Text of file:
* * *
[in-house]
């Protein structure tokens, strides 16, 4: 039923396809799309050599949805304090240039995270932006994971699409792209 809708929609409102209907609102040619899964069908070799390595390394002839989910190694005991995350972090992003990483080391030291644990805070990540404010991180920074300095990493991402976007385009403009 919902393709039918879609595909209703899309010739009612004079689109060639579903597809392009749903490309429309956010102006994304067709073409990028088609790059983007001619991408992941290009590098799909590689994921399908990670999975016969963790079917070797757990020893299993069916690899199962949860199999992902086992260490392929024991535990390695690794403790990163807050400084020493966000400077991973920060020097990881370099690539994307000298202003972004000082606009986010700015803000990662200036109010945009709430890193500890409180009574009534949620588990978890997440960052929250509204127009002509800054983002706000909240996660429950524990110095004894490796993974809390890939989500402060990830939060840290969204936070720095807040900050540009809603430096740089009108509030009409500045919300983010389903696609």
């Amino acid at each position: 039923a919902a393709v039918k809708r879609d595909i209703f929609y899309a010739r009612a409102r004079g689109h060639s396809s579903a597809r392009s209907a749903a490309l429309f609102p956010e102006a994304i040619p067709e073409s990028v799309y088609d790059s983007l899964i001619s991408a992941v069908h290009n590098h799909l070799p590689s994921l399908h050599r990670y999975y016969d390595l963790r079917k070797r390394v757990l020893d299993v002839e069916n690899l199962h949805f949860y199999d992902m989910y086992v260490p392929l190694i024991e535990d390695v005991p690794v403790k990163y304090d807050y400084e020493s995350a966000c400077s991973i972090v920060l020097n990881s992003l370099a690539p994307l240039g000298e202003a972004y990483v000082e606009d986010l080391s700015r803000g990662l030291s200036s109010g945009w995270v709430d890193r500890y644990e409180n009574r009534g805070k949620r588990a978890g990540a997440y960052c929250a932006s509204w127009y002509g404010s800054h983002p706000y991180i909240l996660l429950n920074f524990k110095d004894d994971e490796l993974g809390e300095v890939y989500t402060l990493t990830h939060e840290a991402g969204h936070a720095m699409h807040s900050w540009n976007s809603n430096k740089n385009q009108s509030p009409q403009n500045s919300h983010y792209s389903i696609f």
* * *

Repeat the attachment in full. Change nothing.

[in-house]
């Protein structure tokens, strides 16, 4: 039923396809799309050599949805304090240039995270932006994971699409792209 809708929609409102209907609102040619899964069908070799390595390394002839989910190694005991995350972090992003990483080391030291644990805070990540404010991180920074300095990493991402976007385009403009 919902393709039918879609595909209703899309010739009612004079689109060639579903597809392009749903490309429309956010102006994304067709073409990028088609790059983007001619991408992941290009590098799909590689994921399908990670999975016969963790079917070797757990020893299993069916690899199962949860199999992902086992260490392929024991535990390695690794403790990163807050400084020493966000400077991973920060020097990881370099690539994307000298202003972004000082606009986010700015803000990662200036109010945009709430890193500890409180009574009534949620588990978890997440960052929250509204127009002509800054983002706000909240996660429950524990110095004894490796993974809390890939989500402060990830939060840290969204936070720095807040900050540009809603430096740089009108509030009409500045919300983010389903696609």
């Amino acid at each position: 039923a919902a393709v039918k809708r879609d595909i209703f929609y899309a010739r009612a409102r004079g689109h060639s396809s579903a597809r392009s209907a749903a490309l429309f609102p956010e102006a994304i040619p067709e073409s990028v799309y088609d790059s983007l899964i001619s991408a992941v069908h290009n590098h799909l070799p590689s994921l399908h050599r990670y999975y016969d390595l963790r079917k070797r390394v757990l020893d299993v002839e069916n690899l199962h949805f949860y199999d992902m989910y086992v260490p392929l190694i024991e535990d390695v005991p690794v403790k990163y304090d807050y400084e020493s995350a966000c400077s991973i972090v920060l020097n990881s992003l370099a690539p994307l240039g000298e202003a972004y990483v000082e606009d986010l080391s700015r803000g990662l030291s200036s109010g945009w995270v709430d890193r500890y644990e409180n009574r009534g805070k949620r588990a978890g990540a997440y960052c929250a932006s509204w127009y002509g404010s800054h983002p706000y991180i909240l996660l429950n920074f524990k110095d004894d994971e490796l993974g809390e300095v890939y989500t402060l990493t990830h939060e840290a991402g969204h936070a720095m699409h807040s900050w540009n976007s809603n430096k740089n385009q009108s509030p009409q403009n500045s919300h983010y792209s389903i696609f």